Day 72 (1): The most beautiful garden in Iran (...is not a Persian garden)
Mahan Travel Blog› entry 102 of 260 › view all entries
June 16th, 2010 – by: Biedjee
As we exited the bus from Kerman we were greeted by Hossein, an Iranian guide I had been in touch with for the past two weeks. I had e-mailed him for information on tours into the Kaluts desert. Despite not being the best season to visit the desert, I really wanted to do an overnight trip there. Michael was keen on doing this as well, so we had been planning this trip for tomorrow.
Then yesterday Hossein had send me an e-mail saying that he had to do his tour guide exam on Friday morning, so it would be impossible for him to do the trip on Thursday night. If needed, he could arrange a friend to do the trip instead.
On the bus we had another look at our planned schedule for Kerman and surroundings and suddenly we got the idea to change everything around. We had been planning to visit the towns of Bam and Rayen as a long daytrip. But today seemed to be a lost day anyway, so we figured we might as well continue travelling and stay in Rayen tonight. That way we could visit Bam tomorrow, come back to Kerman tomorrow and do the Kaluts tour on Friday night. I love it when a plan comes together!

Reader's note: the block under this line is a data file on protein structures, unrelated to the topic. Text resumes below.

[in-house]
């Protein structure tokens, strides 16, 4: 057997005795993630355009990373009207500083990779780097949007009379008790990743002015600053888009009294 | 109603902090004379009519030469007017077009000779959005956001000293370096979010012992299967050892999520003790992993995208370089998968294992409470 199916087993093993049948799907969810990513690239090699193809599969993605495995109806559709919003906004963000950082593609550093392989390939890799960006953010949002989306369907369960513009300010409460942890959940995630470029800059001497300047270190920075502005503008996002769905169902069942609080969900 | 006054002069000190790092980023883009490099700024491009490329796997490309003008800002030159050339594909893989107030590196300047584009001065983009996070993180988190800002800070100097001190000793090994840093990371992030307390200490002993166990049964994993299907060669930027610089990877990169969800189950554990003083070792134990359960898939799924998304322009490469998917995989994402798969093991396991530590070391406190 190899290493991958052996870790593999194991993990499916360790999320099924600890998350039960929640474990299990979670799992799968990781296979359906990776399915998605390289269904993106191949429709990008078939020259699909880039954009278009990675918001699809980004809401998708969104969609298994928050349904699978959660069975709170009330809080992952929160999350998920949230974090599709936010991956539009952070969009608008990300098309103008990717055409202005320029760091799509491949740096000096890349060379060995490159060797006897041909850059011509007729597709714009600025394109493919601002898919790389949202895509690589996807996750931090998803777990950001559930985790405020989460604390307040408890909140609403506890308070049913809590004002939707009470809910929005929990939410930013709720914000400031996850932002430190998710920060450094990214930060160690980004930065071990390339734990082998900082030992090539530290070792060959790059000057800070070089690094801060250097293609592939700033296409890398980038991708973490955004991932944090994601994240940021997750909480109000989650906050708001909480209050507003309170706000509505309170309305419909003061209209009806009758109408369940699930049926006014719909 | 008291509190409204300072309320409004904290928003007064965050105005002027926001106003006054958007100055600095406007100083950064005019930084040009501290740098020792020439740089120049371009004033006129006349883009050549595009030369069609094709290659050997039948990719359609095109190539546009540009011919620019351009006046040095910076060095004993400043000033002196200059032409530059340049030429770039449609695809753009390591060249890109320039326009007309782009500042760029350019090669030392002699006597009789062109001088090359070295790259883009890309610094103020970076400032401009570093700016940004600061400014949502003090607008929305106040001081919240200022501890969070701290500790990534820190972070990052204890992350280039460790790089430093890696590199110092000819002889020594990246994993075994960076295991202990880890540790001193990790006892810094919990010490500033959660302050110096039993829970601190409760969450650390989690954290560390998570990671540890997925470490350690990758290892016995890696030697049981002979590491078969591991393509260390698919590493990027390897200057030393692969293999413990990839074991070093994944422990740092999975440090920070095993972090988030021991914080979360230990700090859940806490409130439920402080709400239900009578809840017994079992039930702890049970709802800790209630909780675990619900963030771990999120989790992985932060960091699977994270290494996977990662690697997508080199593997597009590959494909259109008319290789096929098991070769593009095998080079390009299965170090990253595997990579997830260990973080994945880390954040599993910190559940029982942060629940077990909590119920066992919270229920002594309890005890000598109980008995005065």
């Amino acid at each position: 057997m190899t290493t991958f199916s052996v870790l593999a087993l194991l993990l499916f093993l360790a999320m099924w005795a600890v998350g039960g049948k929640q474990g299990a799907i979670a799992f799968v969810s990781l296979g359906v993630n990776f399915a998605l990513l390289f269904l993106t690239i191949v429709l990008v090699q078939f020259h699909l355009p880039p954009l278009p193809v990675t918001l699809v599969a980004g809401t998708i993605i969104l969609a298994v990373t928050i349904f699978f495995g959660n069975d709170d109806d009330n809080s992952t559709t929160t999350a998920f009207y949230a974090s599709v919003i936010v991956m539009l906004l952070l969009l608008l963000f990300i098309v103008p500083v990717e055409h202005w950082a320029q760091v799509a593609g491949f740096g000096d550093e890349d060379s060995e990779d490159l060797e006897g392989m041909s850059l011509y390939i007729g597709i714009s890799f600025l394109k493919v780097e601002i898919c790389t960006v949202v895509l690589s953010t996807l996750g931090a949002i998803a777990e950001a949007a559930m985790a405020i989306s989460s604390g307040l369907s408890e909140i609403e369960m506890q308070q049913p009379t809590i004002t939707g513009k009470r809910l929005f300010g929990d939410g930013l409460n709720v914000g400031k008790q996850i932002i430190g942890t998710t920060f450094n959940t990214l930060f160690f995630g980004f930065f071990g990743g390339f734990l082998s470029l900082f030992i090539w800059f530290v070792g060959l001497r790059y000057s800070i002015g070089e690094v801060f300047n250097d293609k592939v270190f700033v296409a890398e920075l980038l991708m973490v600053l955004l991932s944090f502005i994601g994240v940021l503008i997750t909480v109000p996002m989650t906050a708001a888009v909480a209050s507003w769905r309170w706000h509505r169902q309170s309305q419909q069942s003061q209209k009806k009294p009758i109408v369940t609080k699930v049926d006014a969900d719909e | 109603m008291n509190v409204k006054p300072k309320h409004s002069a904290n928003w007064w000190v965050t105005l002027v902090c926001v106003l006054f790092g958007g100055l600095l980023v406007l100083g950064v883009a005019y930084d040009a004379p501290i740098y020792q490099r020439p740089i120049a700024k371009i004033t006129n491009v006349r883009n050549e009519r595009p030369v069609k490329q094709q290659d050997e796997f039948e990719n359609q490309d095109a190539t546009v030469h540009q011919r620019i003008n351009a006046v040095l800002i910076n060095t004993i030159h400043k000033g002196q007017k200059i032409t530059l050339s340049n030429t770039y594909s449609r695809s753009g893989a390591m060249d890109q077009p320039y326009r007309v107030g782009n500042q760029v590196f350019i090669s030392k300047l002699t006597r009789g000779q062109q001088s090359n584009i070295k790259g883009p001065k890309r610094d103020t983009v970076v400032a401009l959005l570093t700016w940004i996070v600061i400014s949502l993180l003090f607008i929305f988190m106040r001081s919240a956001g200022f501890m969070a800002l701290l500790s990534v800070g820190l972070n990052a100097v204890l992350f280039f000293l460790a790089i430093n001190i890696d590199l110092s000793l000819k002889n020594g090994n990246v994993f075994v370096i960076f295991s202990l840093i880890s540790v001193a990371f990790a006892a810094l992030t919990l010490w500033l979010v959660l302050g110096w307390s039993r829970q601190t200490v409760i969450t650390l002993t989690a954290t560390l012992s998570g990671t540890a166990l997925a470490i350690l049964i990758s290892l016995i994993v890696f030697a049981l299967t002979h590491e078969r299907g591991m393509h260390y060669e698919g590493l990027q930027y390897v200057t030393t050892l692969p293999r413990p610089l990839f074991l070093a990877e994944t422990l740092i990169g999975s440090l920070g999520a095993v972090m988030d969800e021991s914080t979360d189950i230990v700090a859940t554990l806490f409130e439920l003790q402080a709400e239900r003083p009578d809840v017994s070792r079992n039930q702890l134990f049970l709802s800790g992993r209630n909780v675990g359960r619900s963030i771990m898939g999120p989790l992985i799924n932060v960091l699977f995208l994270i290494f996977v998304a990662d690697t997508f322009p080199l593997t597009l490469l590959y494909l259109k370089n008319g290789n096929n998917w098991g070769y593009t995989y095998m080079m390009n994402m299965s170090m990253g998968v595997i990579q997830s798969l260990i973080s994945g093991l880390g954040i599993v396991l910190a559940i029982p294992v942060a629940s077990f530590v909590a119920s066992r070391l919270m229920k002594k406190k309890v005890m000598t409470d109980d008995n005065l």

Upon hearing our plans Hossein immediately offered to drive us to Rayen tonight, via the town of Mahan. We thought about it.
After he helped us sort out our onwards transportation for Saturday, we set off in his car, a Paykan, of course (“it is my friend's”, he explained, “I have a better car when we go to the Kaluts”)
We drove to the small town of Mahan, 35 kilometres south-east of Kerman, which is primarily a summer retreat for Kerman's wealthy (of which there are quite a few, as we would later learn). There are two attractions in this town, which merit a visit.
The first of the two is the Aramgah-e Shah Ne'matollah Vali. A mausoleum, for a change, however, with one with a twist.
After visiting the mausoleum we went to the Barg-e Shahzde, a lovely green garden in the middle of the arid desert. It is a wonderful place and we both liked it immensely. Several people had pointed out to us that this garden is not a Persian garden though. Yes, it made use of qanats for irrigation, but the design was more European than Persian. Perhaps that was the reason why we liked it so much, after all, we had already concluded that Iranians and tourists do not always like the same things.
We had a nice tea here and took a few dozen pictures. Once the sun started to set we went on our way again.
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